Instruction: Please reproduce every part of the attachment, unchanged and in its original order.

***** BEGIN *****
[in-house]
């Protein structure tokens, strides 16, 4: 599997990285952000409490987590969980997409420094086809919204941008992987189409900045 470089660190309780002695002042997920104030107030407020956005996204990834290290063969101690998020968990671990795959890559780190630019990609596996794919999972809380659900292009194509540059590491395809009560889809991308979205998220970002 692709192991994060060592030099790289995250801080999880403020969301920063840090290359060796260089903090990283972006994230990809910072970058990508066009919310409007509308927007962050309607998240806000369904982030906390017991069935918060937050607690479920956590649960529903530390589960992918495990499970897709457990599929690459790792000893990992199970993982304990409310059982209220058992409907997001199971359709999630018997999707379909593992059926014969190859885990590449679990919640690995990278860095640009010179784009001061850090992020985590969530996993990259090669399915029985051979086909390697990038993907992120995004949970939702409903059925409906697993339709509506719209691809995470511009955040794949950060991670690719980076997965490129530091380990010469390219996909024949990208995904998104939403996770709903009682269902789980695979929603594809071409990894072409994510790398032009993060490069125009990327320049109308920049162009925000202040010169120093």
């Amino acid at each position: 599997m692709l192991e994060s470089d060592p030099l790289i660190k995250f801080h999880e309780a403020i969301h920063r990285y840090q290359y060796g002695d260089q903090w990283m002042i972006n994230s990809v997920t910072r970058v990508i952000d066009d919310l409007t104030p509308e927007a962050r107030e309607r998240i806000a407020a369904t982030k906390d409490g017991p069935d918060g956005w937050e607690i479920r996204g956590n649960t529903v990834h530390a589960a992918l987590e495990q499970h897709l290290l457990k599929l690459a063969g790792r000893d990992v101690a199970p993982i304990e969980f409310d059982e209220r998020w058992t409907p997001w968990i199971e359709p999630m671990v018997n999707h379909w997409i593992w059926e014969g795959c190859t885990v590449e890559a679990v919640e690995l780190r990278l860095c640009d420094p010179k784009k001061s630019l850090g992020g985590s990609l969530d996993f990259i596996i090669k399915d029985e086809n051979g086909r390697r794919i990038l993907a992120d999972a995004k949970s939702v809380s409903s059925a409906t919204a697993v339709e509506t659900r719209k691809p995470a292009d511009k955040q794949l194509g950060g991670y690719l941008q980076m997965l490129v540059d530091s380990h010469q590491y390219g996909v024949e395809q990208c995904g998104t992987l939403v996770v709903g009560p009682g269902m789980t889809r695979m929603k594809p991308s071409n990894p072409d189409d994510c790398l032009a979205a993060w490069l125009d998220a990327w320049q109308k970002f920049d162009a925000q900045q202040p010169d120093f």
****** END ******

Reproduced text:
[in-house]
């Protein structure tokens, strides 16, 4: 599997990285952000409490987590969980997409420094086809919204941008992987189409900045 470089660190309780002695002042997920104030107030407020956005996204990834290290063969101690998020968990671990795959890559780190630019990609596996794919999972809380659900292009194509540059590491395809009560889809991308979205998220970002 692709192991994060060592030099790289995250801080999880403020969301920063840090290359060796260089903090990283972006994230990809910072970058990508066009919310409007509308927007962050309607998240806000369904982030906390017991069935918060937050607690479920956590649960529903530390589960992918495990499970897709457990599929690459790792000893990992199970993982304990409310059982209220058992409907997001199971359709999630018997999707379909593992059926014969190859885990590449679990919640690995990278860095640009010179784009001061850090992020985590969530996993990259090669399915029985051979086909390697990038993907992120995004949970939702409903059925409906697993339709509506719209691809995470511009955040794949950060991670690719980076997965490129530091380990010469390219996909024949990208995904998104939403996770709903009682269902789980695979929603594809071409990894072409994510790398032009993060490069125009990327320049109308920049162009925000202040010169120093």
């Amino acid at each position: 599997m692709l192991e994060s470089d060592p030099l790289i660190k995250f801080h999880e309780a403020i969301h920063r990285y840090q290359y060796g002695d260089q903090w990283m002042i972006n994230s990809v997920t910072r970058v990508i952000d066009d919310l409007t104030p509308e927007a962050r107030e309607r998240i806000a407020a369904t982030k906390d409490g017991p069935d918060g956005w937050e607690i479920r996204g956590n649960t529903v990834h530390a589960a992918l987590e495990q499970h897709l290290l457990k599929l690459a063969g790792r000893d990992v101690a199970p993982i304990e969980f409310d059982e209220r998020w058992t409907p997001w968990i199971e359709p999630m671990v018997n999707h379909w997409i593992w059926e014969g795959c190859t885990v590449e890559a679990v919640e690995l780190r990278l860095c640009d420094p010179k784009k001061s630019l850090g992020g985590s990609l969530d996993f990259i596996i090669k399915d029985e086809n051979g086909r390697r794919i990038l993907a992120d999972a995004k949970s939702v809380s409903s059925a409906t919204a697993v339709e509506t659900r719209k691809p995470a292009d511009k955040q794949l194509g950060g991670y690719l941008q980076m997965l490129v540059d530091s380990h010469q590491y390219g996909v024949e395809q990208c995904g998104t992987l939403v996770v709903g009560p009682g269902m789980t889809r695979m929603k594809p991308s071409n990894p072409d189409d994510c790398l032009a979205a993060w490069l125009d998220a990327w320049q109308k970002f920049d162009a925000q900045q202040p010169d120093f």